Children don’t come with an owner’s manual. No experience is required. If having a baby biologically, you get about nine moths to prepare for the most challenging job of your life! If you give birth in a hospital, most require you to have a car seat installed properly to ensure the child’s physical safety, and they may provide a lactation consultant or formula to help the child get some nourishment the first couple of days of his or her life, but other than that, you go home with a human and don’t have a clue what you are doing. It’s crazy to think that getting any other job usually requires education, experience, and references. That’s not the case with motherhood.
Once we get past the hurdle of trying to figure out how to nurture this child God has entrusted to our care, pretty quickly they grow up and start walking and talking and making their own decisions. What then!? A whole new learning curve approaches and most are unprepared.
We are told in Scripture that “the rod and reproof give wisdom, but a child who gets his own way brings shame to his mother” (Proverbs 29:15). Most parents understand the need to reprove their children’s wrong behavior, but Scripture also teaches us that we are to “bring them up in the discipline and instruction of the Lord” (Ephesians 6:4).
What I want to emphasize is that instructing them positively with Scripture is equally as important as correcting them when they do wrong.
Let me share with you how I try to do that with my kids in our home.
I pray often that I would “speak with wisdom and faithful instruction would be on my tongue” (Proverbs 31:26). In order for us to faithfully instruct our children with wisdom we must be hiding God’s word in our own hearts. We should be reading it, memorizing it, and trying to live it out as we train our children in the way they should go (Proverbs 22:6).
When they are young we can tell them how they should have responded in a certain situation and role play the right behavior to help them understand. As they get older we can ask them how they should have responded and give them a chance to respond the right way to practice how they will respond the next time.
Here are some examples:
1. If your child is quarreling or arguing you can say, “God wants us to do everything without arguing. Are you being a peacemaker?”
Philippians 2:14, “Do everything without complaining or arguing.”
Romans 12:18, “If possible, so far as it depends on you, live peaceably with all.”
After they answer, you can tell them that “A soft answer turns away wrath, but a harsh word stirs up anger” (Proverbs 15:1). God says “it is foolish to quarrel (Proverbs 20:3), but he gives joy to those who promote peace” (Proverbs 12:20).
2. When your child responds to you with, “no!” you can either avoid the situation and do nothing, make excuses for them (he’s tired, or hungry, etc.), scream at them, or reprove and instruct.
In this situation I usually remind my child who is in authority over them by asking, “who is the boss?” When they recognize who is in charge we say Ephesians 6:1 together. “Children obey your parents in the Lord, for this is right.” I then ask them how they should have responded and expect them to reply with “yes, ma’am,” because we live in the south and this shows respect.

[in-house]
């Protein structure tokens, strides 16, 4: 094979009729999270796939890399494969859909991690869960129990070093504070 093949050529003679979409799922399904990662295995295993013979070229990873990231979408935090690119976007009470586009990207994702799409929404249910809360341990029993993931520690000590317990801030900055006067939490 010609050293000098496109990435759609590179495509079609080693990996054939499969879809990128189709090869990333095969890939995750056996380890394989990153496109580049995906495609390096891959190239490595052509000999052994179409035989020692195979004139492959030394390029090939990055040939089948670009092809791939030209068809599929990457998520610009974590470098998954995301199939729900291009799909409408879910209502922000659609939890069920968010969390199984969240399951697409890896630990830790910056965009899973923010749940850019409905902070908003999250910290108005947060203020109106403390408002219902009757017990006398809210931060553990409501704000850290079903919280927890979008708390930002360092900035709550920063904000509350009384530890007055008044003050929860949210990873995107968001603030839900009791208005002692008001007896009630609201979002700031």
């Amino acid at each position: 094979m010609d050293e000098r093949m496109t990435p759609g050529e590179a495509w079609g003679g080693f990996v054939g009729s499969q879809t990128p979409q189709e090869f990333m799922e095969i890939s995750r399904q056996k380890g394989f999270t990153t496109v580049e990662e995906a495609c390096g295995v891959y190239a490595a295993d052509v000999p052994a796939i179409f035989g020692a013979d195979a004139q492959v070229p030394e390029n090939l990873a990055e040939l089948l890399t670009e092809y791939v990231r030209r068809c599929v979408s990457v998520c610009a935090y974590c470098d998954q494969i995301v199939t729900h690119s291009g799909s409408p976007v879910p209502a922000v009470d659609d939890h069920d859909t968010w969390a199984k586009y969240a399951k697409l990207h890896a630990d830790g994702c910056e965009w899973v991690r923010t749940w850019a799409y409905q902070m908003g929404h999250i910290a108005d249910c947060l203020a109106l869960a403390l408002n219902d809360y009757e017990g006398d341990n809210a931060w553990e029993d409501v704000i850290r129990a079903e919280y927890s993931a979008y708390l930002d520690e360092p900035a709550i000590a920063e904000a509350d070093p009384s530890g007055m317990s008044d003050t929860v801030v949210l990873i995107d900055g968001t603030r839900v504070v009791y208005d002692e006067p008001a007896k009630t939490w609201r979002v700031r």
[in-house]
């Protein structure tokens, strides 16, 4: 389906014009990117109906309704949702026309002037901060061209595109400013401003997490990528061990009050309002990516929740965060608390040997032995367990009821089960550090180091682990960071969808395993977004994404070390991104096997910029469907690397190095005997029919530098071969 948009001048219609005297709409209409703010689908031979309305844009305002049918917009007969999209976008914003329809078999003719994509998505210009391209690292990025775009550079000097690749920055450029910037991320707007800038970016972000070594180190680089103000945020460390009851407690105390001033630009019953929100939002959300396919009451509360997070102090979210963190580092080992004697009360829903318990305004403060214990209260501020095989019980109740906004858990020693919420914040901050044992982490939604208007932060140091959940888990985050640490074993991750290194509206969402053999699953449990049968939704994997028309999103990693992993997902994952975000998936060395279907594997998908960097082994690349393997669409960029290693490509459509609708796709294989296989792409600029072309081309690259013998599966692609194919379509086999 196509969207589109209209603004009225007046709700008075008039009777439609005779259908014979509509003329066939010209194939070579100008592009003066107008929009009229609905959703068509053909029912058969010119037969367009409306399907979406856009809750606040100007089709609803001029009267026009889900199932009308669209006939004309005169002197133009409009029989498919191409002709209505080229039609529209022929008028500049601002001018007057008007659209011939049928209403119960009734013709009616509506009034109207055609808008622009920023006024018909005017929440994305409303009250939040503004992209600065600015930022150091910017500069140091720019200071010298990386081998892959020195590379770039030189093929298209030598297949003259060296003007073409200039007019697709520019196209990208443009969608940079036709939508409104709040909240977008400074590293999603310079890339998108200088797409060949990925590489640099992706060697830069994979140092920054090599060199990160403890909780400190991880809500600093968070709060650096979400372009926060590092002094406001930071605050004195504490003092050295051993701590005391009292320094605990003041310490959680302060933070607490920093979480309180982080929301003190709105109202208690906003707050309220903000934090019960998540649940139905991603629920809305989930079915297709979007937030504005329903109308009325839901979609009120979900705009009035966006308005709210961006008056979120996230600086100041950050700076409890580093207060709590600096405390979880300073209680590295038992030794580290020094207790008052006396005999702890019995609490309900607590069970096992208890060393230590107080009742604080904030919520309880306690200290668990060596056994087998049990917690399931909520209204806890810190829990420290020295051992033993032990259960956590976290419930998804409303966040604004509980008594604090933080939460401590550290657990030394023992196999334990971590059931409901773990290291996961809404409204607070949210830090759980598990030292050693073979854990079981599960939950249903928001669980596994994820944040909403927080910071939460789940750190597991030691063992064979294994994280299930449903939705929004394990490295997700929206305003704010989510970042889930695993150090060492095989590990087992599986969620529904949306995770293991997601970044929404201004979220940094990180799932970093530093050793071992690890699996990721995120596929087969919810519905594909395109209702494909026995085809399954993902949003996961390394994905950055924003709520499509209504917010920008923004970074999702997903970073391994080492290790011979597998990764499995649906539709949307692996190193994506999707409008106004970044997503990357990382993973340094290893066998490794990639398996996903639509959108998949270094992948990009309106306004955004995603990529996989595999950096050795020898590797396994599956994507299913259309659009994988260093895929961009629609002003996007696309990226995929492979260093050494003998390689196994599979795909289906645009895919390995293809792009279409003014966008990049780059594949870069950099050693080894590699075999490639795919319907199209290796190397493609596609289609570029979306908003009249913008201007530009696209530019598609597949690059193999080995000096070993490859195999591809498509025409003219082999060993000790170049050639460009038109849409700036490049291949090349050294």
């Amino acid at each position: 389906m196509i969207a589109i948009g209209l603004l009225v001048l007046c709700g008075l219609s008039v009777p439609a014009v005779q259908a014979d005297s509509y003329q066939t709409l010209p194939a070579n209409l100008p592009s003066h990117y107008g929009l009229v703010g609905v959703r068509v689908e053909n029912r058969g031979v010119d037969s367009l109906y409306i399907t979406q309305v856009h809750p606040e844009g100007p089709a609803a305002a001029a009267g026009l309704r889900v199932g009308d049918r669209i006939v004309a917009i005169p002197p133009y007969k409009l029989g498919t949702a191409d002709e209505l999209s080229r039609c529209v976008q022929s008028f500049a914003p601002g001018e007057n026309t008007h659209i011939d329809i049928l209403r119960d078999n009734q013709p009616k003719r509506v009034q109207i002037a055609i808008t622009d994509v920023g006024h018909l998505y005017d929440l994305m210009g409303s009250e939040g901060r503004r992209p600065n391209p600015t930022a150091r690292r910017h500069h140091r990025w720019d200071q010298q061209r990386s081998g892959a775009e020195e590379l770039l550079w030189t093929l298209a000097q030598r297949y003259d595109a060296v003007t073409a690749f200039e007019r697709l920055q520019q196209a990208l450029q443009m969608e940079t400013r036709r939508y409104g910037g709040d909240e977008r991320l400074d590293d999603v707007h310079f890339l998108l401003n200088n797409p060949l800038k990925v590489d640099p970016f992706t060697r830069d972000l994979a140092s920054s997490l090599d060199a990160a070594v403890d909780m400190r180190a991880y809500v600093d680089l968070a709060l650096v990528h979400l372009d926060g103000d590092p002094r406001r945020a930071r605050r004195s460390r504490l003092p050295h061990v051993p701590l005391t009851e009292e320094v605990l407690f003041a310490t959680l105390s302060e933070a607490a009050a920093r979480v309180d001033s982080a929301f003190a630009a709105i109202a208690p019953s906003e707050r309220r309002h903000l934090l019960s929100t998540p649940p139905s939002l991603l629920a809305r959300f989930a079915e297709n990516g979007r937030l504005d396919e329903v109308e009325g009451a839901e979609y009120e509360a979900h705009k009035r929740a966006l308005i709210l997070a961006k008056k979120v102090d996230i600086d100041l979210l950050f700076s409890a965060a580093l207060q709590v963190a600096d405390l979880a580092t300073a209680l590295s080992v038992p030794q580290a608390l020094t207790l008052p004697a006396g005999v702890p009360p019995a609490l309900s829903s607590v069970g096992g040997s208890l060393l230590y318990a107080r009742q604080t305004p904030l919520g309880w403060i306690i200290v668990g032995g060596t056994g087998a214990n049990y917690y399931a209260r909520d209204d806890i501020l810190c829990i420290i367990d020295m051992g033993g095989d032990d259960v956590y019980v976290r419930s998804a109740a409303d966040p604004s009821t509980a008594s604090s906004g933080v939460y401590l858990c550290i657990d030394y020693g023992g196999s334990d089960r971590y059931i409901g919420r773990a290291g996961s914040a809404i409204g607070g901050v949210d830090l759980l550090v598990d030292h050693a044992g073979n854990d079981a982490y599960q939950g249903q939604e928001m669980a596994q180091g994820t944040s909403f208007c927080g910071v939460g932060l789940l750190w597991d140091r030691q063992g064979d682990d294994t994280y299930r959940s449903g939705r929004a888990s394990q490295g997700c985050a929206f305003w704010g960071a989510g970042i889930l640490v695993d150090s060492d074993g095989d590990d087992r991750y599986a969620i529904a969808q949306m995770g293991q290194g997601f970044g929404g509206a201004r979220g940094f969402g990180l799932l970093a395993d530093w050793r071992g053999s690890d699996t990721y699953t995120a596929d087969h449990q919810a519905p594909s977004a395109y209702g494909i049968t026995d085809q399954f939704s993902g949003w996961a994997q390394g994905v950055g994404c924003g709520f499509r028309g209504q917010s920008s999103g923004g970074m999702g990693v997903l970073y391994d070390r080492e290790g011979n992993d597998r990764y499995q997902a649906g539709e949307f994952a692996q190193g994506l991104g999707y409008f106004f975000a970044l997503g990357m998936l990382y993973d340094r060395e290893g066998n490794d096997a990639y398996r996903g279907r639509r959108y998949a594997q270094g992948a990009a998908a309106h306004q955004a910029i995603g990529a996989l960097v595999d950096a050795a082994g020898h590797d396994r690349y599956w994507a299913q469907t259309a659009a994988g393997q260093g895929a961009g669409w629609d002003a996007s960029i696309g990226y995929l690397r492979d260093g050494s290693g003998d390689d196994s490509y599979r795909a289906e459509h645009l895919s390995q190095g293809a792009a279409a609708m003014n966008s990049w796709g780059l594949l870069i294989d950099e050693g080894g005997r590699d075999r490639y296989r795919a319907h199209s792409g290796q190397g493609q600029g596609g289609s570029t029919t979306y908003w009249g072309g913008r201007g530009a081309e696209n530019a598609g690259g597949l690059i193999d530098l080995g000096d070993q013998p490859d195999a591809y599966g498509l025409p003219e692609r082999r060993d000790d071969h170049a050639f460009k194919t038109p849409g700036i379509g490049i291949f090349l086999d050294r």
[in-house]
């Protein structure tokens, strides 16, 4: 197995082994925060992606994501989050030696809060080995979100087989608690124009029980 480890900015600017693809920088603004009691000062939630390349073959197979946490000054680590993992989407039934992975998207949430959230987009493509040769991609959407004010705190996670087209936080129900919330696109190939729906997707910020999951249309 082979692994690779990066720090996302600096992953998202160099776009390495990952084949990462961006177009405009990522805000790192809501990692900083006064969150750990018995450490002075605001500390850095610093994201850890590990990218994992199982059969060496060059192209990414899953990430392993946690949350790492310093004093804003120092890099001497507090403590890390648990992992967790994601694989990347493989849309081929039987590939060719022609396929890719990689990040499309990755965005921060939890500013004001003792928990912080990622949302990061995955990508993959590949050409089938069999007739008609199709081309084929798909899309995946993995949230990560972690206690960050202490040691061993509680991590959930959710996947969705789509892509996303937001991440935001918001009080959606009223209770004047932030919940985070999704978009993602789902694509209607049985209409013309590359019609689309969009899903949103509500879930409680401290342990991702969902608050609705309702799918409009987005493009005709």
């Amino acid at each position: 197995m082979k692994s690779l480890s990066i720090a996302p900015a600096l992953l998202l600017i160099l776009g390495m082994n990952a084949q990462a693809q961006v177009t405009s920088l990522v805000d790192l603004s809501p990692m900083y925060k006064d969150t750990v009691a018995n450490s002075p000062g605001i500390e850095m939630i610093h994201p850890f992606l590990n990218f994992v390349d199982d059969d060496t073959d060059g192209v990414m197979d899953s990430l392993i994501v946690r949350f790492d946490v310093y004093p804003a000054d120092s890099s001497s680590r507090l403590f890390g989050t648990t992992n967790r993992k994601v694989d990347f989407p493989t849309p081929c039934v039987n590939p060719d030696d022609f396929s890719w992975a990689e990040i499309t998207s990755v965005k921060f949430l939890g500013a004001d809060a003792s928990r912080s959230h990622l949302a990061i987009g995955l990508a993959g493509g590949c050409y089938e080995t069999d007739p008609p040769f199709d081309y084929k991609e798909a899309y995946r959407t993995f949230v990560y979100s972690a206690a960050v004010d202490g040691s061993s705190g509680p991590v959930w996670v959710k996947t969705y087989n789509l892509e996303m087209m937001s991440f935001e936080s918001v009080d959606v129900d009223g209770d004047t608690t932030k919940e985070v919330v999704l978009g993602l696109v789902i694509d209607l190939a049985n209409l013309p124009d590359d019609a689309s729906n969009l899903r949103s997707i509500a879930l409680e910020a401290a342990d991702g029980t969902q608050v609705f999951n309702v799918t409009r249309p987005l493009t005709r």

3. If your child is talking to you with a disrespectful tone, you can tell them they are being disrespectful and it will not go well with them if they dishonor you and talk to you like that. (Deuteronomy 5:16)
4. What if siblings are cutting one another down with their words? I remind them to “only say what is helpful for building others up” (Ephesians 4:29). And I ask them to apologize and say something encouraging to the sibling they just harmed.
There are so many different scenarios that we could list where we can use scripture when instructing our children. I want to teach my children to think like Christians, and not just conform to the expected outward behavior, but be able to discern what is going on in their hearts. Sin is always a heart issue that manifests itself in outward behavior. As my children have gotten older and able to write, it is not unusual for me to sit them down at the table with paper and pen and have them write out a verse or two about the sin they need to put off and the right behavior/attitude they need to put on. An extremely helpful resource I have found is Ginger Hubbard’s “Wise Words For Moms.” It’s essentially a cheat sheet for Bible verses that deal with specific sins.
Parenting is hard! It takes a lot of time, work, effort, and consistency. Let me encourage you with these words:
“Let us not become weary in doing good, for at the proper time we will reap a harvest if we do not give up.” Galatians 6:9
Melisa is a wife and mom who loves fashion, life in the south, and blogging about her family’s travels. She has a heart for evangelism and is passionate about studying God’s Word. Melissa enjoys leading discipleship groups in her home and speaking to women’s ministries when the opportunity arises. Melissa has a Bachelor of Arts degree in Christian Studies and Philosophy with a minor in Communications from Mississippi College.
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